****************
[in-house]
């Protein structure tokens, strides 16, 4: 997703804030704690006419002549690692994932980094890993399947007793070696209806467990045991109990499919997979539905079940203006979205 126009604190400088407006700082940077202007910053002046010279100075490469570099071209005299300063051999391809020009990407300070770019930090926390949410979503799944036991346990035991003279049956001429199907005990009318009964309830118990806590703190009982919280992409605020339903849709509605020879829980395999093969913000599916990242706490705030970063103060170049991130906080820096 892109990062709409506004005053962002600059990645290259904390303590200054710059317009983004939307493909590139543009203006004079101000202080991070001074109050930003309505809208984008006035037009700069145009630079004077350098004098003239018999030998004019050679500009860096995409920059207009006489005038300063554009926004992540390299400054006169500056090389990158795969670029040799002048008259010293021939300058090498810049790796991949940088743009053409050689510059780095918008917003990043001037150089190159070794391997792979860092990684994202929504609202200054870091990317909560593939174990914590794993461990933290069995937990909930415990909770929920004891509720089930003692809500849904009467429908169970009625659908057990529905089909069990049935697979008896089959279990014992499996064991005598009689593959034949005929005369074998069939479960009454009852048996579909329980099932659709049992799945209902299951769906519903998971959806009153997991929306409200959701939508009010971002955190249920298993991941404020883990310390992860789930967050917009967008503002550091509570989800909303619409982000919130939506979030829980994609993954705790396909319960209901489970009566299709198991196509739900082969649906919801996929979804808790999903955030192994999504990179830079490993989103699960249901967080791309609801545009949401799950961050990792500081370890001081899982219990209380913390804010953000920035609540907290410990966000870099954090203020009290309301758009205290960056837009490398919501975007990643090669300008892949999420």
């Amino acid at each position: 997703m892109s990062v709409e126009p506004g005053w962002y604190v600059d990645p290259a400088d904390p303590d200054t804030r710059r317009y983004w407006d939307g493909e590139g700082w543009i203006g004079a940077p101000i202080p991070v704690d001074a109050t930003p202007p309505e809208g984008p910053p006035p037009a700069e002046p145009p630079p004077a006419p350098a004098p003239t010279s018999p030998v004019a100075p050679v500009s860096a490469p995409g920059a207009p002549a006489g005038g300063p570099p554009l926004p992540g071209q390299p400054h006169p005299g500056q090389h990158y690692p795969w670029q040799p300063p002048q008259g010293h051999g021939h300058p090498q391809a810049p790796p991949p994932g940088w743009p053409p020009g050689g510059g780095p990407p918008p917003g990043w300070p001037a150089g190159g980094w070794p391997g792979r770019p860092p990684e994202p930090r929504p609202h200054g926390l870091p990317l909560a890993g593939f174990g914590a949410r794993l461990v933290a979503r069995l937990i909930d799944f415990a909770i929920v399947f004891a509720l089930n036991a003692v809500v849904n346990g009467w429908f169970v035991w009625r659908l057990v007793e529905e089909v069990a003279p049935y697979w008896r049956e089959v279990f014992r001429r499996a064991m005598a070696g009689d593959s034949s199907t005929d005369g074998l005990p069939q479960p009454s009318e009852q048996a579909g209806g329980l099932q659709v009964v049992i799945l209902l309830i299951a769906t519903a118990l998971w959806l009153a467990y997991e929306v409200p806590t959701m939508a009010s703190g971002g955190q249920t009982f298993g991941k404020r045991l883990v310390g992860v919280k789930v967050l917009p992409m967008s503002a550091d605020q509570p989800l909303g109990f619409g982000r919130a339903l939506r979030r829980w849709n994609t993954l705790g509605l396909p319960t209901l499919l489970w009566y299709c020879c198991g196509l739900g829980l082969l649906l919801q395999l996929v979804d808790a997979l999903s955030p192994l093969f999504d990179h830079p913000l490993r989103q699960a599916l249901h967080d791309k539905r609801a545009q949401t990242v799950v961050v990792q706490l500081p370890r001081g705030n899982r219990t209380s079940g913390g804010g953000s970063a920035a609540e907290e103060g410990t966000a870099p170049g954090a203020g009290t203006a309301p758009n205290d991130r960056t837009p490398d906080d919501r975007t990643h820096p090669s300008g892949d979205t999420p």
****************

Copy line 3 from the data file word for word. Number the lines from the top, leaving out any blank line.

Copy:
């Amino acid at each position: 997703m892109s990062v709409e126009p506004g005053w962002y604190v600059d990645p290259a400088d904390p303590d200054t804030r710059r317009y983004w407006d939307g493909e590139g700082w543009i203006g004079a940077p101000i202080p991070v704690d001074a109050t930003p202007p309505e809208g984008p910053p006035p037009a700069e002046p145009p630079p004077a006419p350098a004098p003239t010279s018999p030998v004019a100075p050679v500009s860096a490469p995409g920059a207009p002549a006489g005038g300063p570099p554009l926004p992540g071209q390299p400054h006169p005299g500056q090389h990158y690692p795969w670029q040799p300063p002048q008259g010293h051999g021939h300058p090498q391809a810049p790796p991949p994932g940088w743009p053409p020009g050689g510059g780095p990407p918008p917003g990043w300070p001037a150089g190159g980094w070794p391997g792979r770019p860092p990684e994202p930090r929504p609202h200054g926390l870091p990317l909560a890993g593939f174990g914590a949410r794993l461990v933290a979503r069995l937990i909930d799944f415990a909770i929920v399947f004891a509720l089930n036991a003692v809500v849904n346990g009467w429908f169970v035991w009625r659908l057990v007793e529905e089909v069990a003279p049935y697979w008896r049956e089959v279990f014992r001429r499996a064991m005598a070696g009689d593959s034949s199907t005929d005369g074998l005990p069939q479960p009454s009318e009852q048996a579909g209806g329980l099932q659709v009964v049992i799945l209902l309830i299951a769906t519903a118990l998971w959806l009153a467990y997991e929306v409200p806590t959701m939508a009010s703190g971002g955190q249920t009982f298993g991941k404020r045991l883990v310390g992860v919280k789930v967050l917009p992409m967008s503002a550091d605020q509570p989800l909303g109990f619409g982000r919130a339903l939506r979030r829980w849709n994609t993954l705790g509605l396909p319960t209901l499919l489970w009566y299709c020879c198991g196509l739900g829980l082969l649906l919801q395999l996929v979804d808790a997979l999903s955030p192994l093969f999504d990179h830079p913000l490993r989103q699960a599916l249901h967080d791309k539905r609801a545009q949401t990242v799950v961050v990792q706490l500081p370890r001081g705030n899982r219990t209380s079940g913390g804010g953000s970063a920035a609540e907290e103060g410990t966000a870099p170049g954090a203020g009290t203006a309301p758009n205290d991130r960056t837009p490398d906080d919501r975007t990643h820096p090669s300008g892949d979205t999420p």